I hope this book too serves to broaden the understanding here in the US of the challenges of those who served in the Great War and what that war truly means to all of us now.
             
            Jo-Ann Power
            HEROIC MEASURES
            In a war-torn world, one woman discovers the measures of her own heroism.
            Coming this Armistice Day, November 11
            For a preview of how these women served: http://theyalsofought.blogspot.com  
            Award-winning author of fiction and non at  www.jo-annpower.com
          • Allen Kinchen
            I know nothing about you , but I do feel you will much more successful than nearly all men . You probably will bring an element of love or passion in your
            Message 5 of 5 , Sep 29, 2013
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              I know nothing about you ,  but I do feel you will much more successful than nearly all men . You probably will bring an element of love or passion in your story , few men have that ability.  Women can do many things men can not do , or at least most men can not do .  I have had  female co writers and they are  brilliant .  So  much  so that I put the novel or work in their name , unless it is a Bio or Non Fiction .  Women will read another woman's work before reading a man's work .  You see you have half the battle won already .  My wife buys lots of books , novels , or Bios .  She only buys other women's work   

               Women have always played major rolls in any War effort on both sides .  I wrote for my home Town Newspaper part time for years as well as worked a full time job .  I interviewed and did Bios on many women whom served in WW2 . Women Pilots , Nurses , countless skilled workers in all facets of manufacturing War materials .  In 1942 more women died on the job building machinery than any other year , they came from the Kitchen to an assembly line environment and safety was never a priority back in those days .  Many women were killed by accident . 

               Also in Germany women were the primary resistance net work against the Nazis until the War itself consumed everyone in an act of survival .  Few people know about the Edelweiss boys and girls , or  '' The Noble Cause Resistance Network " .  In Cologne Germany there were over 7,000 Edelweiss , mostly orphans who's fathers were socialist Democrats and put into Prison never to be seen again , this left a giant void in the home with no father , and often they starved to death or died in the relentless bombing . Cologne was reduced to ashes and debris , only the Cathedral survived , bombed 262 times there was nothing left .  It was too close to  British air space and became a favorite target .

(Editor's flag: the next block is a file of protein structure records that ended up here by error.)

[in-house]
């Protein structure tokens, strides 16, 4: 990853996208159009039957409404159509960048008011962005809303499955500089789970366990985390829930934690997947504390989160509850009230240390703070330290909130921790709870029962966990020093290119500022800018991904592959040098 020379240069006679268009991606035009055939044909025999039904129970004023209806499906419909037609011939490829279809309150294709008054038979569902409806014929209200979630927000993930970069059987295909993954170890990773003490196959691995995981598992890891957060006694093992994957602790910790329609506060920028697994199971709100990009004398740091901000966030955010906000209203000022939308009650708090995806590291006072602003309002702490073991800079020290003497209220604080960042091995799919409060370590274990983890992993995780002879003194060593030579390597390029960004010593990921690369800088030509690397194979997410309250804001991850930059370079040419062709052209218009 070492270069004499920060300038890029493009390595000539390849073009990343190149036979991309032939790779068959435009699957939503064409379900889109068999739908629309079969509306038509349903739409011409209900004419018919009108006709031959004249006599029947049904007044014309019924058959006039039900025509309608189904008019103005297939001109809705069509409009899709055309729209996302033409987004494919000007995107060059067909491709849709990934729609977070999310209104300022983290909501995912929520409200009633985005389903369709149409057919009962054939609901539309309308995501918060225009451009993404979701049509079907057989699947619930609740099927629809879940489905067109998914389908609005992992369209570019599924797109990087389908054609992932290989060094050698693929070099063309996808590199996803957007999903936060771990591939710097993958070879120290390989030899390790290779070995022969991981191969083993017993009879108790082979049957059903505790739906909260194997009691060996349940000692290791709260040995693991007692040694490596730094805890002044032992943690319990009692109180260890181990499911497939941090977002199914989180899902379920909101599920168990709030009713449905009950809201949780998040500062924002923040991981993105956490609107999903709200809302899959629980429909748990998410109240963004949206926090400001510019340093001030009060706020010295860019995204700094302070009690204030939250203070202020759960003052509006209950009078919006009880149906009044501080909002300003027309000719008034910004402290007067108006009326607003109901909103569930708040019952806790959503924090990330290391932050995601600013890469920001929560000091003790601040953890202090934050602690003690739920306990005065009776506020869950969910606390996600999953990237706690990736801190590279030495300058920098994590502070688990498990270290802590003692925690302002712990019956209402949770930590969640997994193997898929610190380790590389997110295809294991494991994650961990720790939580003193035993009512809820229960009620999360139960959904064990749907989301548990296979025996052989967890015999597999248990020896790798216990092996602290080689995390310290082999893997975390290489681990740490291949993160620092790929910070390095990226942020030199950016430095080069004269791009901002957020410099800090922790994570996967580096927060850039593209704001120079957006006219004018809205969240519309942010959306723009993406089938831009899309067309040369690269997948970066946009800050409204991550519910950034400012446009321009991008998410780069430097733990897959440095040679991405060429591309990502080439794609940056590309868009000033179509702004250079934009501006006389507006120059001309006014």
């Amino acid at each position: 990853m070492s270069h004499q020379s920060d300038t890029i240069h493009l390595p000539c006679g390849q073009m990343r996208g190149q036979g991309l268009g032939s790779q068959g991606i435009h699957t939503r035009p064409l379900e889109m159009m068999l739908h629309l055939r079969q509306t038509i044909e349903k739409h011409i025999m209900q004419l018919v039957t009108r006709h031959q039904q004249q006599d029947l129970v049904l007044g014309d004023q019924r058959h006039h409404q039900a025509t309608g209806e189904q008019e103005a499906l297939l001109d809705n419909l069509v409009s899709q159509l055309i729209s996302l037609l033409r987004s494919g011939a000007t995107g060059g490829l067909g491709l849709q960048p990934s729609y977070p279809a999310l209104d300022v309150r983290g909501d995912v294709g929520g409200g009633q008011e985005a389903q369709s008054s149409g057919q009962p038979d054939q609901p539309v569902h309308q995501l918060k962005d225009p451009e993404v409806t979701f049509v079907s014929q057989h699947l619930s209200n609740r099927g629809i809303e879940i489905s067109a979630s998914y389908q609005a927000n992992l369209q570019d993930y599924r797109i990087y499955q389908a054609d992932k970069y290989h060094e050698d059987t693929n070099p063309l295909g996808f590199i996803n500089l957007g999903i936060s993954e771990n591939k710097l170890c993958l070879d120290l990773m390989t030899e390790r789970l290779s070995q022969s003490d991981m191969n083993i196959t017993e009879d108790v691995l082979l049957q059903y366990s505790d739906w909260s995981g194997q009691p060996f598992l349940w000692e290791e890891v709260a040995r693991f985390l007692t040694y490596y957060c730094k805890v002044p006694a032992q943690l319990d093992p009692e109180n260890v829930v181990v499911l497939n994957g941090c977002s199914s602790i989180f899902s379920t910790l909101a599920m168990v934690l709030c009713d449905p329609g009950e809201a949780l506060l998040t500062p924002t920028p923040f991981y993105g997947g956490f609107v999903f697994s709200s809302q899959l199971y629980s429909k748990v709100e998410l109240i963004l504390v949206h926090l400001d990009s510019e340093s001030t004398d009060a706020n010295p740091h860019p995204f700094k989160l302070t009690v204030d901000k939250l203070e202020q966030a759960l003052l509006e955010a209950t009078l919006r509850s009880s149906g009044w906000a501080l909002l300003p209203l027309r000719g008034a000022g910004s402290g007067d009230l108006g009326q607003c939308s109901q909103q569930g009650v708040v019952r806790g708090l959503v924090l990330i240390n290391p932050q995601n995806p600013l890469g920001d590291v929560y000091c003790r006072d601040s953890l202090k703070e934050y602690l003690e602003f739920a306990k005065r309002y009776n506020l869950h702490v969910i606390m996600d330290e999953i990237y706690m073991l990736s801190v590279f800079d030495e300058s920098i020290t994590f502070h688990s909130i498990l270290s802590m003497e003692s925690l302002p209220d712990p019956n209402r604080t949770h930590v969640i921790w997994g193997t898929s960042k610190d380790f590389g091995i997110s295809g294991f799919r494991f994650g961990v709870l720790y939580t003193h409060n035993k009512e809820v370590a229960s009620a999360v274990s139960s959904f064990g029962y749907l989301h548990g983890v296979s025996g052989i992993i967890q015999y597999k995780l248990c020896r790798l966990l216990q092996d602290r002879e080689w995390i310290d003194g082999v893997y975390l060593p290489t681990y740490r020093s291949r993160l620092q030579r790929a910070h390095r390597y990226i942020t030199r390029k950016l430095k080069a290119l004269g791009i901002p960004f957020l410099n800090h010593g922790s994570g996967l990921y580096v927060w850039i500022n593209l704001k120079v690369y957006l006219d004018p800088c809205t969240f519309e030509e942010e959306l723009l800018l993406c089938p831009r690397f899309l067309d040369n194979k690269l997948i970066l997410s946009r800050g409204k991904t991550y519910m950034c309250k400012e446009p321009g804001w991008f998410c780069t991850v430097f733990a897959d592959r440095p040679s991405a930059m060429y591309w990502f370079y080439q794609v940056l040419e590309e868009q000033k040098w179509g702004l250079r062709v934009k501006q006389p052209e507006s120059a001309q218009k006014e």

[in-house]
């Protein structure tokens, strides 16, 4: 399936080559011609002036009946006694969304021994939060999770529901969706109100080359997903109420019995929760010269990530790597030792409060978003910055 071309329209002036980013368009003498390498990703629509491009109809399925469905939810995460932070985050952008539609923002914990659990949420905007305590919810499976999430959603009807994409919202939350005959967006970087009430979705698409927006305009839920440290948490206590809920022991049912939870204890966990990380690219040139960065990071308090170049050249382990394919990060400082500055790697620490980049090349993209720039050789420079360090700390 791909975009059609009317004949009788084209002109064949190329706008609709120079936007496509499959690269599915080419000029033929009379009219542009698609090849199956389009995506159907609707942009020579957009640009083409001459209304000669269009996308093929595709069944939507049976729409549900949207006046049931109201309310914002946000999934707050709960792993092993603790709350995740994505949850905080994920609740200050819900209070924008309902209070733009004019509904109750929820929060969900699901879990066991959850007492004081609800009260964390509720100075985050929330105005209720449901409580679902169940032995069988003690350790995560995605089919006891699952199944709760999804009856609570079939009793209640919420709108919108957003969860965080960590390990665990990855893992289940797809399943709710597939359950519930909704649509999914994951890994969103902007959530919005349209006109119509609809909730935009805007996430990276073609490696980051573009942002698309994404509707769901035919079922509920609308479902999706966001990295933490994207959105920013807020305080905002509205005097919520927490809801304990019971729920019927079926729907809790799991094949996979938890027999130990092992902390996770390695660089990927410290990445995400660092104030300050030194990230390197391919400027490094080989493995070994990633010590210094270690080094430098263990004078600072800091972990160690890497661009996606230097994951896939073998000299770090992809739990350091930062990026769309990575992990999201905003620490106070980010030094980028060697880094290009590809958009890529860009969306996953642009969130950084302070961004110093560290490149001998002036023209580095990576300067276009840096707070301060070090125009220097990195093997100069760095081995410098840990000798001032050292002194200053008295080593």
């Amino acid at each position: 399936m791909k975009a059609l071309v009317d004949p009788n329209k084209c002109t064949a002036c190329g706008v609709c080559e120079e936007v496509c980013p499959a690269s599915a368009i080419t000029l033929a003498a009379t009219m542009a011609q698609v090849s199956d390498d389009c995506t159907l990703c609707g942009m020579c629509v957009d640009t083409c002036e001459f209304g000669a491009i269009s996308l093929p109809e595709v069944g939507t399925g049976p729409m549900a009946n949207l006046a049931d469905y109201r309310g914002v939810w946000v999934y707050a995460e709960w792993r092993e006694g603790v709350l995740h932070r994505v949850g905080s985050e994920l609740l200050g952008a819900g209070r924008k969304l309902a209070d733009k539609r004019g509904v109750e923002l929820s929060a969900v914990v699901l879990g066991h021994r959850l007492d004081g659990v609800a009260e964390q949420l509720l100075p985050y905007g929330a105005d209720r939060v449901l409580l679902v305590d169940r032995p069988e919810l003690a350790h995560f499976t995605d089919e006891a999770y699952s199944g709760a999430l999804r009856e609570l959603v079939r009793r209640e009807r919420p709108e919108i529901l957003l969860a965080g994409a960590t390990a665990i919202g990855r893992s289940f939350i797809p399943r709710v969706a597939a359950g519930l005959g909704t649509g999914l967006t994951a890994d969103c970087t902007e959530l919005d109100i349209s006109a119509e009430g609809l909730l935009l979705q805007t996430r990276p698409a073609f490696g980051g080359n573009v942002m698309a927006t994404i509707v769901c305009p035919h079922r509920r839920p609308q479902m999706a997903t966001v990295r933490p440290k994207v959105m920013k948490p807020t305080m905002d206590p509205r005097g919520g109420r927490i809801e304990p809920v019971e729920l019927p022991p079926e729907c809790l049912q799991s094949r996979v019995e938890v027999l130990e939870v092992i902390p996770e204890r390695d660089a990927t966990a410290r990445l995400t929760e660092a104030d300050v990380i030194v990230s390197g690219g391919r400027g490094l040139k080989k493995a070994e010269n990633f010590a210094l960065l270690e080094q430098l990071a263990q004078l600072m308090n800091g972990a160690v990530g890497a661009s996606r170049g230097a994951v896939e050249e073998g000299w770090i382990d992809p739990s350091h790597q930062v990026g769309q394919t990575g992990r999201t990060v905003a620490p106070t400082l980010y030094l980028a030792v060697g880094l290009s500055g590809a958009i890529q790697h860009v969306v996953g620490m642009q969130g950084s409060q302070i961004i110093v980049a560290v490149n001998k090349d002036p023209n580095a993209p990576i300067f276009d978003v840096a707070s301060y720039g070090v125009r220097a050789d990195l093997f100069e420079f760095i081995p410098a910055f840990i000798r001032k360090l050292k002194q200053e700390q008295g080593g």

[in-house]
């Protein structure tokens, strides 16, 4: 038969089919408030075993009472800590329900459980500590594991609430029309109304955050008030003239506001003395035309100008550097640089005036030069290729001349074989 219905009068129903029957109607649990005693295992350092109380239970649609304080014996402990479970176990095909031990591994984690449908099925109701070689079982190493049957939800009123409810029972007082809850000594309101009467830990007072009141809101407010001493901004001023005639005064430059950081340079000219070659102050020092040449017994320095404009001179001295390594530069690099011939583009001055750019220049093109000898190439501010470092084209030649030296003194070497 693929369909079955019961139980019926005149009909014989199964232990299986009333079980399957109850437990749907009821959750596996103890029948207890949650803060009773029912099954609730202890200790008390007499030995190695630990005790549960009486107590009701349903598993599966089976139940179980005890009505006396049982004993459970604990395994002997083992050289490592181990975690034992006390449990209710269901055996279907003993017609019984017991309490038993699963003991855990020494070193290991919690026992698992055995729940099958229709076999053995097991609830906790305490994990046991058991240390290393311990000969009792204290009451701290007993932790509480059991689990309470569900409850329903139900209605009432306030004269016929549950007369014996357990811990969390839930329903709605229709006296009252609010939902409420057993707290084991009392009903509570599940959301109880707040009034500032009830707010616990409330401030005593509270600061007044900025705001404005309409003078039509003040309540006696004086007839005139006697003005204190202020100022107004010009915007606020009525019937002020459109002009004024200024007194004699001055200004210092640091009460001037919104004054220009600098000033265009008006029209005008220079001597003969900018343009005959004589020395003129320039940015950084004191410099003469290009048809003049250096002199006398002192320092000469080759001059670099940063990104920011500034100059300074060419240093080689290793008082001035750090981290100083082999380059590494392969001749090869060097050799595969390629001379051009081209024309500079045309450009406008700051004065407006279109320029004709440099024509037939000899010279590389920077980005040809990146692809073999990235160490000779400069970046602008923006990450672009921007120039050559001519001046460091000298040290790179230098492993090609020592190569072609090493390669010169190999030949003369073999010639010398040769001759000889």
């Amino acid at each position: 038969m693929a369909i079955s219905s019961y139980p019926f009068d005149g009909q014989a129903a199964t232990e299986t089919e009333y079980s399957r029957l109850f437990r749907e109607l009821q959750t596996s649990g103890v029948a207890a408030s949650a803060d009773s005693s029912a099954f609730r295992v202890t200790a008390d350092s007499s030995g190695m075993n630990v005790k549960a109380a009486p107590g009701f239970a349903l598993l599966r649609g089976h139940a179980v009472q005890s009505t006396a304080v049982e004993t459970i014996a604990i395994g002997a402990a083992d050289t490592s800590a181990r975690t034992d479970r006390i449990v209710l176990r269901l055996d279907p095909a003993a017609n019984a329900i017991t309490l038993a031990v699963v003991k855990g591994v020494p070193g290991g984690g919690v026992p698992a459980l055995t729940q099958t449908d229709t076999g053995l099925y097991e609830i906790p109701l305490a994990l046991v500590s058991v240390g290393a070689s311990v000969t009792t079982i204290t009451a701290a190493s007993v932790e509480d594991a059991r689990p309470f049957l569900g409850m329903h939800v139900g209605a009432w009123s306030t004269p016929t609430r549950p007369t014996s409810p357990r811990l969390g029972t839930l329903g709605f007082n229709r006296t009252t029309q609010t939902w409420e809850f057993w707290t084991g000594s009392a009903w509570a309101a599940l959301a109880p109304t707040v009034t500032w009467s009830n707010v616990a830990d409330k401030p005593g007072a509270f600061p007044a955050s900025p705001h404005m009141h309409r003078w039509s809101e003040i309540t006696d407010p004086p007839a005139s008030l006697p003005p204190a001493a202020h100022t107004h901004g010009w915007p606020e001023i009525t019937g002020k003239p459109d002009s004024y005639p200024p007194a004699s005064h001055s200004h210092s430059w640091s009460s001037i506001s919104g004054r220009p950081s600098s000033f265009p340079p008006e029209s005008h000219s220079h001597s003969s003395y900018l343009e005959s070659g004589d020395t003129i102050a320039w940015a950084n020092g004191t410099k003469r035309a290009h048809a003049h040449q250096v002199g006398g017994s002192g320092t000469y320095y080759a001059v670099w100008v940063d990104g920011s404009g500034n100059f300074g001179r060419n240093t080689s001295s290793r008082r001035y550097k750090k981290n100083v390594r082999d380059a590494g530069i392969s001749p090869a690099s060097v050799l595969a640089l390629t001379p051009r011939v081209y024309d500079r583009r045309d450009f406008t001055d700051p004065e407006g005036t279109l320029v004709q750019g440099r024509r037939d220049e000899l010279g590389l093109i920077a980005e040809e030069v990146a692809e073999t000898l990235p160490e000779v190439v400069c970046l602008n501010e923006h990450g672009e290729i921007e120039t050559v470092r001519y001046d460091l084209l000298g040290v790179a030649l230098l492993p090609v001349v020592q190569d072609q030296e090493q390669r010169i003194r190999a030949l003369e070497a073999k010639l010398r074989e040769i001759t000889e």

Debris from homes became fire wood for heat ,  caves were carved out of dirt to survive the bombing and the  inferno fires , over 700,000 had to flee the city .  The Edelweiss took to stealing from the Military just to survive , food meant survival .  Women and  Teenage Boys served as ambulance drivers , and they were only BMW motorcycles equipped to  carry two wounded citizens  .  There were no full ambulances in most locations , fuel was a precious  commodity , so motorcycles were the normal ambulance .  Hiding a Jew meant execution.  yet the Edelweiss actively did battle with the SS .   They even murdered the head of the Gestapo , and 13 were hung in public at the train station . 

                 see  ' My Edelweiss Boys "  Miss Margarida Brei was my co writer , she was so talented I put it in her name , she is an English Professor in Houston  .            


              On Sun, Sep 29, 2013 at 2:57 PM, Jo-Ann Power <wjpower@...> wrote:
               

              I totally agree with your assessment that because this is a "war" story told from the perspective of women who are nonetheless "back of the line" the novel has a readership in women of all ages. A few men will give it a go as well because they want to see the activity back of the front and frankly, few war books or movies do show that.

              As a result the discussion of heroism will, I hope, be widened to include definitions we rarely ascribe to it. One of the biggest challenges to these nurses, especially the ones in the mobile surgical units up one mile in back of advancing line is to see and address horrific wounds of shells, bullets, bombs, and gas which have no equal in civilian hospital context, especially for frequency.

              I hope this book too serves to broaden the understanding here in the US of the challenges of those who served in the Great War and what that war truly means to all of us now.
               
              Jo-Ann Power
              HEROIC MEASURES
              In a war-torn world, one woman discovers the measures of her own heroism.
              Coming this Armistice Day, November 11
              For a preview of how these women served: http://theyalsofought.blogspot.com  
              Award-winning author of fiction and non at  www.jo-annpower.com